Glycoconjugate Journal

, Volume 15, Issue 1, pp 29–35

Different modes of sialyl-Tn expression during malignant transformation of human colonic mucosa

Authors

  • Shunichiro Ogata
    • Gastrointestinal Research Laboratory, Department of MedicineMount Sinai School of Medicine
  • Rao Koganty
    • Biomira, Inc.
  • Mark Reddish
    • Biomira, Inc.
  • B. Michael Longenecker
    • Biomira, Inc.
  • Anli Chen
    • Gastrointestinal Research Laboratory, Department of MedicineMount Sinai School of Medicine
  • Carmen Perez
    • Gastrointestinal Research Laboratory, Department of MedicineMount Sinai School of Medicine
  • Steven H. Itzkowitz
    • Gastrointestinal Research Laboratory, Department of MedicineMount Sinai School of Medicine
Article

DOI: 10.1023/A:1006935331756

Cite this article as:
Ogata, S., Koganty, R., Reddish, M. et al. Glycoconj J (1998) 15: 29. doi:10.1023/A:1006935331756

Abstract

Monoclonal antibodies TKH2 and B72.3, which react with the mucin-associated sialyl-Tn(STn) antigen, preferentially bind to cancerous but not normal colonic tissues. If O-acetyl groups are removed by saponification of tissues, MAb TKH2 will react with normal colonocytes, whereas MAb B72.3 remains non-reactive. To explain this difference in binding specificity, we tested both MAbs against synthetic constructs of single (monomeric) or clustered (trimeric) STn epitopes by enzyme immunoassay. Both MAb TKH2 and MAb B72.3 reacted with trimeric STn, but MAb TKH2 demonstrated greater binding than MAb B72.3 to monomeric STn. This suggests that normal colonic mucosa expresses monomeric STn epitopes, but that with transformation to malignancy, clustered STn epitopes appear. The appearance of clustered STn epitopes during colonic carcinogenesis represents a novel pattern of carbohydrate antigen expression and implicates alterations at the level of apomucins and/or glycosyltransferases responsible for cluster epitope formation.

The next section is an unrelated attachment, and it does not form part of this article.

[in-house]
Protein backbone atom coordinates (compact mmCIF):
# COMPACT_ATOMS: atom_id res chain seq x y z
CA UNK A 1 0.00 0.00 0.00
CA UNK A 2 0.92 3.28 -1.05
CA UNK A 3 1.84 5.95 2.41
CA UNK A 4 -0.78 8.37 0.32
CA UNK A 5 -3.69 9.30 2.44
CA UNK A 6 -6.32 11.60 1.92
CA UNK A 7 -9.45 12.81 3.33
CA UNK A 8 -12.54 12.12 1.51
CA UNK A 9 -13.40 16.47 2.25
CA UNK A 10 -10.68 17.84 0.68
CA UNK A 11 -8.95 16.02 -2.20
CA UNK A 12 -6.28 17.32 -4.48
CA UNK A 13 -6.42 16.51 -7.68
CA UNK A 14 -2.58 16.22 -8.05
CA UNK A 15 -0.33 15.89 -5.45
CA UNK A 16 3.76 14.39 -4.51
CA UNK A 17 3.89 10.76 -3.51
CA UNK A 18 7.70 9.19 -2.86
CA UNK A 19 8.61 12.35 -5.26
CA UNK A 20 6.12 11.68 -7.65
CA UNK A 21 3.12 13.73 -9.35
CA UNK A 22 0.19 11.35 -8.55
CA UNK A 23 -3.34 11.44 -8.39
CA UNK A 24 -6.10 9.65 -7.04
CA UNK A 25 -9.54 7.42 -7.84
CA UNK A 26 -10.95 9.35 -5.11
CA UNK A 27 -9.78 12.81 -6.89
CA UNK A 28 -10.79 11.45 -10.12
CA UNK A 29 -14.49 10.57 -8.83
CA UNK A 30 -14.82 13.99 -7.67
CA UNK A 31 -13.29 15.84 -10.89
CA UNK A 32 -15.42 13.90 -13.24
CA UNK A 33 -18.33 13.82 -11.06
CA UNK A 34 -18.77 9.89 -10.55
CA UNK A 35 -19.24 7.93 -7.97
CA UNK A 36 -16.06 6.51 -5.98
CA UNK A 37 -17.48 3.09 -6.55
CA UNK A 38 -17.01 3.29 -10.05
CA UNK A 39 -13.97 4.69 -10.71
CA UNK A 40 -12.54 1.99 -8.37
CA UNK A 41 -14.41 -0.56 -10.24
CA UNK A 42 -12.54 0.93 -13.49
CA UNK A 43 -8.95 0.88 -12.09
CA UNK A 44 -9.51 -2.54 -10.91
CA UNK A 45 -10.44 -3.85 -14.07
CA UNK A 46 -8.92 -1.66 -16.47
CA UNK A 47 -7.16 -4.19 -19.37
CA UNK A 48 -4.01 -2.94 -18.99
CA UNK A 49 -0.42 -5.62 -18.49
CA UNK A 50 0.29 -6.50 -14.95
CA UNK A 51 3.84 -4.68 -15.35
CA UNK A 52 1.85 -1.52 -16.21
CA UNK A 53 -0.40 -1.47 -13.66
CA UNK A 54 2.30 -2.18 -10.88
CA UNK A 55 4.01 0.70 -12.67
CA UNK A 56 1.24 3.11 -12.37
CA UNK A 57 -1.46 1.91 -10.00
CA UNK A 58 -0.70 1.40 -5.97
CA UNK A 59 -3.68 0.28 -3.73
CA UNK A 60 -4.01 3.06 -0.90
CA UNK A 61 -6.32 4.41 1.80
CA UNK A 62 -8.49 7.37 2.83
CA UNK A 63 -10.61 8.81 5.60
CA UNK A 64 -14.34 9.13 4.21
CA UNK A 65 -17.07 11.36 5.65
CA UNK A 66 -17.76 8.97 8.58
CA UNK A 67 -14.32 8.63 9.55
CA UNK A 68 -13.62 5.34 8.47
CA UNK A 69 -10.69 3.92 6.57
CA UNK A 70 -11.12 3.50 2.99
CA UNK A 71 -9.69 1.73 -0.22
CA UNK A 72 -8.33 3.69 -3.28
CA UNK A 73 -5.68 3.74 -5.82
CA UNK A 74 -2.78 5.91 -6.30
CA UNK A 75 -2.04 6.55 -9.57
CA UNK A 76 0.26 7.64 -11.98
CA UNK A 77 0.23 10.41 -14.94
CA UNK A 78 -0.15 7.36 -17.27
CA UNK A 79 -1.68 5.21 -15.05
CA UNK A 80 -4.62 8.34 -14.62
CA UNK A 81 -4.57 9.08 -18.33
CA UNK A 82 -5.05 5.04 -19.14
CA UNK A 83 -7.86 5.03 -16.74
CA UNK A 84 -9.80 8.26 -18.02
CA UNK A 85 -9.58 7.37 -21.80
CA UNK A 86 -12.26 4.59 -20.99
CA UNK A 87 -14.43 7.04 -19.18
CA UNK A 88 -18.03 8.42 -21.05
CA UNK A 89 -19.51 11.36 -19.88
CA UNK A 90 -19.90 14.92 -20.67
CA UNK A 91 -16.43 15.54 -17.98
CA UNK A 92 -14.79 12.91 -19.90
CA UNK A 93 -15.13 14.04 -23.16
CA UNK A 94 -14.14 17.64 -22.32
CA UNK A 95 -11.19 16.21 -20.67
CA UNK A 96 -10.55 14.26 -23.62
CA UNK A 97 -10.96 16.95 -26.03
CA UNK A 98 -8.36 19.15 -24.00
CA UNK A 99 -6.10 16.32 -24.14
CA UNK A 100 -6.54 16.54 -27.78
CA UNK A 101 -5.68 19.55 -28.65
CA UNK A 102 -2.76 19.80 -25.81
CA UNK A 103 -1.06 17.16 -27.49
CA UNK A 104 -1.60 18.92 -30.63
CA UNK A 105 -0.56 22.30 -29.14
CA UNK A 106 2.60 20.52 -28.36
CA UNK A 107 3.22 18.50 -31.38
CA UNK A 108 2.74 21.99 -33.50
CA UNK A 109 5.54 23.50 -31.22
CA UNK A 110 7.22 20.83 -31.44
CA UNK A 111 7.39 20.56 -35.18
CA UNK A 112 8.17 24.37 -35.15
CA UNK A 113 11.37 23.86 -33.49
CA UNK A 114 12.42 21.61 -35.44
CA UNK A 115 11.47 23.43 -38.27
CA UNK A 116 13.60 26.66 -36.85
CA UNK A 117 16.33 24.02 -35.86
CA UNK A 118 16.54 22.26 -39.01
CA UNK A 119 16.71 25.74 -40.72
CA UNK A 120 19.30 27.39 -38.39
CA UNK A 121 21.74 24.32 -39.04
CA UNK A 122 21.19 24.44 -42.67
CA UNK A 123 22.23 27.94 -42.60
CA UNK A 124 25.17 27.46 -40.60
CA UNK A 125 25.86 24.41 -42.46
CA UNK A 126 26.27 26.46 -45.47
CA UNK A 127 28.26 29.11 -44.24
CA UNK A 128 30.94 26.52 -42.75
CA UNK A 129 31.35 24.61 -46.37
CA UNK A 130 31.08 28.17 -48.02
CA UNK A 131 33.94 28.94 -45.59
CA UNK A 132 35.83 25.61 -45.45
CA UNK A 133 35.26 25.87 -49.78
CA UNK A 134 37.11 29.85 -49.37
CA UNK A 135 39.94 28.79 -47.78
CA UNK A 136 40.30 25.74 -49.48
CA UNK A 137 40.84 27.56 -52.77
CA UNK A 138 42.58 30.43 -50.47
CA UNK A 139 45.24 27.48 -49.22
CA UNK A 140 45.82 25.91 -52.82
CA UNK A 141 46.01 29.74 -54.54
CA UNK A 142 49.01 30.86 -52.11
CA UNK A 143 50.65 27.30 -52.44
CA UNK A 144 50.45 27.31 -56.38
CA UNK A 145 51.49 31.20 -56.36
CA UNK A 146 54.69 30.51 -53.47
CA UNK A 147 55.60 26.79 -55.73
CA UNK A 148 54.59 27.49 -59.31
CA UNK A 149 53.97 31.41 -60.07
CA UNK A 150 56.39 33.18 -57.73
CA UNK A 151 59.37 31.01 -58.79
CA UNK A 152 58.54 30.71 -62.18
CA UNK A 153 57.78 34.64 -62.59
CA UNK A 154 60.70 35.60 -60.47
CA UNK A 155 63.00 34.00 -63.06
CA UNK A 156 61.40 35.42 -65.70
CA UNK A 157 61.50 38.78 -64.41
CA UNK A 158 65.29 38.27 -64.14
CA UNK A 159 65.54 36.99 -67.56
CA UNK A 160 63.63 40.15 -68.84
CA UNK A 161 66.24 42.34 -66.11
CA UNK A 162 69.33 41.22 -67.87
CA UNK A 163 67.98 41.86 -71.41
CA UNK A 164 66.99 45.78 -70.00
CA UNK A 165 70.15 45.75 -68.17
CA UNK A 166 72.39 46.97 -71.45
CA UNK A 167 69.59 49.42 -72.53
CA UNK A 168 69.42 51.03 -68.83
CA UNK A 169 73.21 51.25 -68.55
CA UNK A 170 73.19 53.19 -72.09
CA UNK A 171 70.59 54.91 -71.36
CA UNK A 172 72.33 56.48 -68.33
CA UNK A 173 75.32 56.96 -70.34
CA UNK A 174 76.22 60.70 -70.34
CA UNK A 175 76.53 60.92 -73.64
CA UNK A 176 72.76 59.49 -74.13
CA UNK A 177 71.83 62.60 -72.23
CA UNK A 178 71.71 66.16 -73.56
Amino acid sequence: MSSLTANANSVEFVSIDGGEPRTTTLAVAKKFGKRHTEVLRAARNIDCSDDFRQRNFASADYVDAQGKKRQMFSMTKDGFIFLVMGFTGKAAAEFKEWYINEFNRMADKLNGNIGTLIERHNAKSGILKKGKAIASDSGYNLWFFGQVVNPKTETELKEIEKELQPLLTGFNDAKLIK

mucinsialyl-TnSTncluster STnmonomeric STnO-acetylationcolon cancerimmunohistochemistryELISAovine submaxillary mucin

Copyright information

© Chapman and Hall 1998